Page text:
Cow parsley (Anthriscus sylvestris)

Also known as: hedge parsley, Queen Anne's lace, wild chervil
KingdomPlantae
PhylumAnthophyta
ClassMagnoliopsida
OrderApiales
FamilyApiaceae
GenusAnthriscus
SizeHeight: up to 150 cm

Common in the UK

Cow parsley is one of the most familiar wild plants of the British countryside. Throughout the month of May, most roadsides are lined with the white flowers, seemingly impervious to traffic pollution, salt-spray and regular mowing by the highway authorities. The plant has a number of local names; hedge parsley, wild chervil and Queen Anne’s lace – the latter apparently arose from the days when Queen Anne travelled in May, people believed the roadsides had been decorated especially for her.

Cow parsley belongs to the family of umbellifers, plants that bear their flowers in umbrella-like clusters. The flowers are small and white, and the plant’s leaves, growing on stalks from the tall, green, furrowed and slightly hairy main stem, are feathery and rather fern-like.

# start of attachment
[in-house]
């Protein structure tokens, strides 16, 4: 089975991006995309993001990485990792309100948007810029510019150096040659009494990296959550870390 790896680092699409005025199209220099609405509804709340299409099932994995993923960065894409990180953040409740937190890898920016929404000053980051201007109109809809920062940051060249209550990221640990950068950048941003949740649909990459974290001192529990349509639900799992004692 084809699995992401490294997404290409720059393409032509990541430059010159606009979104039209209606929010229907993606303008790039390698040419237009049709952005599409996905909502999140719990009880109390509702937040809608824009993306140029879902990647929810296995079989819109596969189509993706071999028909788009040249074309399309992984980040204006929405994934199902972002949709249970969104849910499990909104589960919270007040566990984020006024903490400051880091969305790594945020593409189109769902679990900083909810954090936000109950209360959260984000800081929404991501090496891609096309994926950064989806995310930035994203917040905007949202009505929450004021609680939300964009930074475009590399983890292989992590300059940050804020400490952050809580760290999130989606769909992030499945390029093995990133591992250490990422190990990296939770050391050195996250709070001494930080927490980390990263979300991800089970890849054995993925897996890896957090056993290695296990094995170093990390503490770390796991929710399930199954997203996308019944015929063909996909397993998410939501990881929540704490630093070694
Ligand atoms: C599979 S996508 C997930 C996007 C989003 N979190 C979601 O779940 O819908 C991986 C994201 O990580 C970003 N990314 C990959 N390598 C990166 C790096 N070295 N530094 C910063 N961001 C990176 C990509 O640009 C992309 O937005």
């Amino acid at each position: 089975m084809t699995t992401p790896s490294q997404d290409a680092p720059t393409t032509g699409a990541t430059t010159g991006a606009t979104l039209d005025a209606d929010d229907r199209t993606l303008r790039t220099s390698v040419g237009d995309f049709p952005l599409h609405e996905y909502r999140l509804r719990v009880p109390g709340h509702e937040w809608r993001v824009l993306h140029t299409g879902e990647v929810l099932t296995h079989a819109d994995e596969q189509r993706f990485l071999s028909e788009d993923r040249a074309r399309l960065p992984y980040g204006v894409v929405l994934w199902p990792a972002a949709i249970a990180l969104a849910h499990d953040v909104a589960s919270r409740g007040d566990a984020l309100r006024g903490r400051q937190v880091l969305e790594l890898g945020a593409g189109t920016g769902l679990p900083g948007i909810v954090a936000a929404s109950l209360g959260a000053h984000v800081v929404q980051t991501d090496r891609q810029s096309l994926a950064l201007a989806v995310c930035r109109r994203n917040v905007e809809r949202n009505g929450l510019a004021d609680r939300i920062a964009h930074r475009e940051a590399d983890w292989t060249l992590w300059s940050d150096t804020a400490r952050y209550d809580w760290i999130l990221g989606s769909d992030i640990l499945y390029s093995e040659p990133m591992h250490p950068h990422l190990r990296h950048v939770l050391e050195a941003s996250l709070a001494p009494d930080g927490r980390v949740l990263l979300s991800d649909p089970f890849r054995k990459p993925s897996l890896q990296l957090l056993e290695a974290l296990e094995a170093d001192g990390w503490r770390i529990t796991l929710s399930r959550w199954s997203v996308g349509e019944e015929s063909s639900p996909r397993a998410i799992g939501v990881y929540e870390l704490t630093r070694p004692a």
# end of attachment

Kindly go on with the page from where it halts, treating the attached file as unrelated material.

One of the plant’s names, wild chervil, suggests that it has been used as a substitute for cultivated chervil. However, care must be taken when identifying cow parsley as there are a number of similar plants that are either inedible or dangerously poisonous. The most dangerous of these is Hemlock (Conium maculatum), also an umbellifer but an altogether larger plant. Hemlock can best be identified by its smell (like old mice nests) and the purple blotches on its stems. Hemlock is deadly and it was a preparation from this plant that was given to Socrates, the Greek philosopher, as a punishment for despising the democratic government of the time.

Cow parsley is found over all of Britain and Ireland, except for the extreme west of Ireland and north-west of Scotland. It is common in northern and central Europe but rare around the Mediterranean. It has also become naturalised across much of North America.

Grows abundantly on roadsides, in hedgerows and along woodland rides and margins.

Cow parsley is in flower from April through to June. The plant is a perennial, and produces its seeds from July. The stems die back in late summer but a second growth of non-flowering stems and leaves appears in the autumn, and remains green throughout the winter months.

There are no threats to this species in the UK.

There are no conservation projects in the UK for cow parsley.

Information supplied by English Nature.

http://www.english-nature.org.uk